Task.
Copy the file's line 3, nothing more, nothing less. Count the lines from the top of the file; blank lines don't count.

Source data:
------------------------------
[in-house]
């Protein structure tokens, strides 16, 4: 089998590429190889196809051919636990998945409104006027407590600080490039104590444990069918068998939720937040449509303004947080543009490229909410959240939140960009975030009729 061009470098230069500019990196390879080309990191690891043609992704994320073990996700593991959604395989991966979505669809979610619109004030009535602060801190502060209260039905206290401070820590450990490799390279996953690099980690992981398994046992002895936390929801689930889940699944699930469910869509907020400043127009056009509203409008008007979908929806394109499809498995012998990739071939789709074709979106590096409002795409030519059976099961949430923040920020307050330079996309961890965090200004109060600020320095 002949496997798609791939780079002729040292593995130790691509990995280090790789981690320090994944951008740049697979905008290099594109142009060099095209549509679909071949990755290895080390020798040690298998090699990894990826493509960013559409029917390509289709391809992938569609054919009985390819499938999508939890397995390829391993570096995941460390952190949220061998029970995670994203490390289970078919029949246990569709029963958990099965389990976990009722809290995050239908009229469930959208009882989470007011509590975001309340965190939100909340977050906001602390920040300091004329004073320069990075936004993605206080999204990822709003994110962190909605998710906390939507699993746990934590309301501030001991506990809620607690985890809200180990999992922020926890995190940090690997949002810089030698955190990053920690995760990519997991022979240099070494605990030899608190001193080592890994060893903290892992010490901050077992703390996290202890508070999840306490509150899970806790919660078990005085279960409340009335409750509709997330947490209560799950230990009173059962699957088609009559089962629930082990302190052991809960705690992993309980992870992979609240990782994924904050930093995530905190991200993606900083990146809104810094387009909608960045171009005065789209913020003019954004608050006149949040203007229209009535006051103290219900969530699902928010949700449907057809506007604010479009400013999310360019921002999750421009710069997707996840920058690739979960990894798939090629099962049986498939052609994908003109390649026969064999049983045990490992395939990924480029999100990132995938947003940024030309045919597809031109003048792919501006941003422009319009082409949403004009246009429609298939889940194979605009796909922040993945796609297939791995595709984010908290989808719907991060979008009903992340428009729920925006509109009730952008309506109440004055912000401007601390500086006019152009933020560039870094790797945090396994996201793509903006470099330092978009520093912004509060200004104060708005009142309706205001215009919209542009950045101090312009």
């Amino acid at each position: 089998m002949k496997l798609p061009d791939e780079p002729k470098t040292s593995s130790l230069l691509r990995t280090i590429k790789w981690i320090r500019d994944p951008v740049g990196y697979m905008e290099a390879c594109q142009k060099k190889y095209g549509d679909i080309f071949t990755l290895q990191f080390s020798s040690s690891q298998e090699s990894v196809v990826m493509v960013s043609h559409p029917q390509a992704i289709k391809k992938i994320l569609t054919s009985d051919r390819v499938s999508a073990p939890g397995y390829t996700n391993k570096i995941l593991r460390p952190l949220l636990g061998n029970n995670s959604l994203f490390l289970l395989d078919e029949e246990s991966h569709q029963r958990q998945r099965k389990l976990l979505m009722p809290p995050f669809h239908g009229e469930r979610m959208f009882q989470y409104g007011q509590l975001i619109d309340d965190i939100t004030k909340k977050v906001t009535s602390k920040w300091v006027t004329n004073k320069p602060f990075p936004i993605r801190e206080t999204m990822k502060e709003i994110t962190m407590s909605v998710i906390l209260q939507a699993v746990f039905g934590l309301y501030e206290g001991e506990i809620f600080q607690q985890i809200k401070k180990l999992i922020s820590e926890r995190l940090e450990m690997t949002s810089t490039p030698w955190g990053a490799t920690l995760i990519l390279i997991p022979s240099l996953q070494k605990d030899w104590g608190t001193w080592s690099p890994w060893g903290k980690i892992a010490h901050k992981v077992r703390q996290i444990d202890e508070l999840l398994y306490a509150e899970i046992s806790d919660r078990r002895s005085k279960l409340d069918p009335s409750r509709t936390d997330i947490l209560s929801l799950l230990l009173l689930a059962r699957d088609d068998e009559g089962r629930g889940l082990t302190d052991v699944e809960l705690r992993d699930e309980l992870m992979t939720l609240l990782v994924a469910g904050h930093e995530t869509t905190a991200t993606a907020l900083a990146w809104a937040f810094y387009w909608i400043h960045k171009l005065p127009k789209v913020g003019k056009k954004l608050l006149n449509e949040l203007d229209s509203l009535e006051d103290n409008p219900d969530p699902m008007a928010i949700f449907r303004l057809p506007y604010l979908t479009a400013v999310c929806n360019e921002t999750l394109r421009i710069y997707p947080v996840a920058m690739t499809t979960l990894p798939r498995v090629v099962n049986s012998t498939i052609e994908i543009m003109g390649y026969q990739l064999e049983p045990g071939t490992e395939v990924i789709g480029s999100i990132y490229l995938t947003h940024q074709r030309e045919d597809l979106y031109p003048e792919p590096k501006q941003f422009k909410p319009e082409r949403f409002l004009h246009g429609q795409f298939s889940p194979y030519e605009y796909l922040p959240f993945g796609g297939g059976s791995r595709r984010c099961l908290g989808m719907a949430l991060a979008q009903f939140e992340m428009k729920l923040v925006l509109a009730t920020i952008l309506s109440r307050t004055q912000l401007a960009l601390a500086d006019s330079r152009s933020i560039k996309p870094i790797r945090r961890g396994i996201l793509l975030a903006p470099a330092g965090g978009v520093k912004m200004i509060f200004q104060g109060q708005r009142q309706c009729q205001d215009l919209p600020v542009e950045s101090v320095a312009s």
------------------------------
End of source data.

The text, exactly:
């Amino acid at each position: 089998m002949k496997l798609p061009d791939e780079p002729k470098t040292s593995s130790l230069l691509r990995t280090i590429k790789w981690i320090r500019d994944p951008v740049g990196y697979m905008e290099a390879c594109q142009k060099k190889y095209g549509d679909i080309f071949t990755l290895q990191f080390s020798s040690s690891q298998e090699s990894v196809v990826m493509v960013s043609h559409p029917q390509a992704i289709k391809k992938i994320l569609t054919s009985d051919r390819v499938s999508a073990p939890g397995y390829t996700n391993k570096i995941l593991r460390p952190l949220l636990g061998n029970n995670s959604l994203f490390l289970l395989d078919e029949e246990s991966h569709q029963r958990q998945r099965k389990l976990l979505m009722p809290p995050f669809h239908g009229e469930r979610m959208f009882q989470y409104g007011q509590l975001i619109d309340d965190i939100t004030k909340k977050v906001t009535s602390k920040w300091v006027t004329n004073k320069p602060f990075p936004i993605r801190e206080t999204m990822k502060e709003i994110t962190m407590s909605v998710i906390l209260q939507a699993v746990f039905g934590l309301y501030e206290g001991e506990i809620f600080q607690q985890i809200k401070k180990l999992i922020s820590e926890r995190l940090e450990m690997t949002s810089t490039p030698w955190g990053a490799t920690l995760i990519l390279i997991p022979s240099l996953q070494k605990d030899w104590g608190t001193w080592s690099p890994w060893g903290k980690i892992a010490h901050k992981v077992r703390q996290i444990d202890e508070l999840l398994y306490a509150e899970i046992s806790d919660r078990r002895s005085k279960l409340d069918p009335s409750r509709t936390d997330i947490l209560s929801l799950l230990l009173l689930a059962r699957d088609d068998e009559g089962r629930g889940l082990t302190d052991v699944e809960l705690r992993d699930e309980l992870m992979t939720l609240l990782v994924a469910g904050h930093e995530t869509t905190a991200t993606a907020l900083a990146w809104a937040f810094y387009w909608i400043h960045k171009l005065p127009k789209v913020g003019k056009k954004l608050l006149n449509e949040l203007d229209s509203l009535e006051d103290n409008p219900d969530p699902m008007a928010i949700f449907r303004l057809p506007y604010l979908t479009a400013v999310c929806n360019e921002t999750l394109r421009i710069y997707p947080v996840a920058m690739t499809t979960l990894p798939r498995v090629v099962n049986s012998t498939i052609e994908i543009m003109g390649y026969q990739l064999e049983p045990g071939t490992e395939v990924i789709g480029s999100i990132y490229l995938t947003h940024q074709r030309e045919d597809l979106y031109p003048e792919p590096k501006q941003f422009k909410p319009e082409r949403f409002l004009h246009g429609q795409f298939s889940p194979y030519e605009y796909l922040p959240f993945g796609g297939g059976s791995r595709r984010c099961l908290g989808m719907a949430l991060a979008q009903f939140e992340m428009k729920l923040v925006l509109a009730t920020i952008l309506s109440r307050t004055q912000l401007a960009l601390a500086d006019s330079r152009s933020i560039k996309p870094i790797r945090r961890g396994i996201l793509l975030a903006p470099a330092g965090g978009v520093k912004m200004i509060f200004q104060g109060q708005r009142q309706c009729q205001d215009l919209p600020v542009e950045s101090v320095a312009s």